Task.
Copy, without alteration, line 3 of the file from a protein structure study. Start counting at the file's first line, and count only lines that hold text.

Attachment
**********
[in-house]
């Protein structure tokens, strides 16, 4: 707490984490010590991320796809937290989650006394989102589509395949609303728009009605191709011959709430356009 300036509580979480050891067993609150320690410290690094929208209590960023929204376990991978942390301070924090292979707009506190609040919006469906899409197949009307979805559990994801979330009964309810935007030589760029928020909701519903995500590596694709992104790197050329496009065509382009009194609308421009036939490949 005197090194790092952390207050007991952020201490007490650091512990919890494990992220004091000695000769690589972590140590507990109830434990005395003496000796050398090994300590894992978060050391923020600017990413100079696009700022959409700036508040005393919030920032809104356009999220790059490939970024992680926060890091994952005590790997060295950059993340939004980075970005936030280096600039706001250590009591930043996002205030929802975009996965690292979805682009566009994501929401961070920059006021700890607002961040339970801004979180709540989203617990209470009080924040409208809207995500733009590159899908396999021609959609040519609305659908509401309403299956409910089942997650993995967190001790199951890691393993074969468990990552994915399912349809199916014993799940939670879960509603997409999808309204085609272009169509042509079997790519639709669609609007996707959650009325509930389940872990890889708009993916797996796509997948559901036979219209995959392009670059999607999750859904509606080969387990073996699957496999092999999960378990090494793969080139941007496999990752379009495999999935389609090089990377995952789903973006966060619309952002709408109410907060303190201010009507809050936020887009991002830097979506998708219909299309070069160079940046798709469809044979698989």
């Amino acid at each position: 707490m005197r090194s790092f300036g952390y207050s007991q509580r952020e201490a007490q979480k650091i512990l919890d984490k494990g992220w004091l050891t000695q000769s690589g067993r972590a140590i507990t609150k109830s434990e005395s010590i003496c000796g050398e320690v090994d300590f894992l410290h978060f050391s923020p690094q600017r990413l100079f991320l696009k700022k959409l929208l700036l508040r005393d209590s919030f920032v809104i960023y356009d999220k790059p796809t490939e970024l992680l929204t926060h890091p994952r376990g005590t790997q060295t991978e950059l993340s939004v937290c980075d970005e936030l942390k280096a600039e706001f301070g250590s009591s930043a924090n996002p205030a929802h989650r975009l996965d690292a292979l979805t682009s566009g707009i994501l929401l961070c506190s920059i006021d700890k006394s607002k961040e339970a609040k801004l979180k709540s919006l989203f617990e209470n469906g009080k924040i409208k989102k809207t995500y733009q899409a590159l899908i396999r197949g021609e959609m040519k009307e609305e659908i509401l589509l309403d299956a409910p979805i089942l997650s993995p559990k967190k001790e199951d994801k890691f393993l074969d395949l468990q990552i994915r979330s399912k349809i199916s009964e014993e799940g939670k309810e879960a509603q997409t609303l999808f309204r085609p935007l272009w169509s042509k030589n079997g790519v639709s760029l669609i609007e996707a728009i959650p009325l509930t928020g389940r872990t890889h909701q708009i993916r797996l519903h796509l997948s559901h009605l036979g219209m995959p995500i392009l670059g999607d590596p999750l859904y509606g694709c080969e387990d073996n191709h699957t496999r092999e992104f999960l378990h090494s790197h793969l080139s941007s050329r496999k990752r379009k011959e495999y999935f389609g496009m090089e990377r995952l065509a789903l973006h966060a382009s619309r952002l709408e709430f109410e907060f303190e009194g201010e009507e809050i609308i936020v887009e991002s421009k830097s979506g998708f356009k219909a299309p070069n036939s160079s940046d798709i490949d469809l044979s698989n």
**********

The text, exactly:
């Amino acid at each position: 707490m005197r090194s790092f300036g952390y207050s007991q509580r952020e201490a007490q979480k650091i512990l919890d984490k494990g992220w004091l050891t000695q000769s690589g067993r972590a140590i507990t609150k109830s434990e005395s010590i003496c000796g050398e320690v090994d300590f894992l410290h978060f050391s923020p690094q600017r990413l100079f991320l696009k700022k959409l929208l700036l508040r005393d209590s919030f920032v809104i960023y356009d999220k790059p796809t490939e970024l992680l929204t926060h890091p994952r376990g005590t790997q060295t991978e950059l993340s939004v937290c980075d970005e936030l942390k280096a600039e706001f301070g250590s009591s930043a924090n996002p205030a929802h989650r975009l996965d690292a292979l979805t682009s566009g707009i994501l929401l961070c506190s920059i006021d700890k006394s607002k961040e339970a609040k801004l979180k709540s919006l989203f617990e209470n469906g009080k924040i409208k989102k809207t995500y733009q899409a590159l899908i396999r197949g021609e959609m040519k009307e609305e659908i509401l589509l309403d299956a409910p979805i089942l997650s993995p559990k967190k001790e199951d994801k890691f393993l074969d395949l468990q990552i994915r979330s399912k349809i199916s009964e014993e799940g939670k309810e879960a509603q997409t609303l999808f309204r085609p935007l272009w169509s042509k030589n079997g790519v639709s760029l669609i609007e996707a728009i959650p009325l509930t928020g389940r872990t890889h909701q708009i993916r797996l519903h796509l997948s559901h009605l036979g219209m995959p995500i392009l670059g999607d590596p999750l859904y509606g694709c080969e387990d073996n191709h699957t496999r092999e992104f999960l378990h090494s790197h793969l080139s941007s050329r496999k990752r379009k011959e495999y999935f389609g496009m090089e990377r995952l065509a789903l973006h966060a382009s619309r952002l709408e709430f109410e907060f303190e009194g201010e009507e809050i609308i936020v887009e991002s421009k830097s979506g998708f356009k219909a299309p070069n036939s160079s940046d798709i490949d469809l044979s698989n």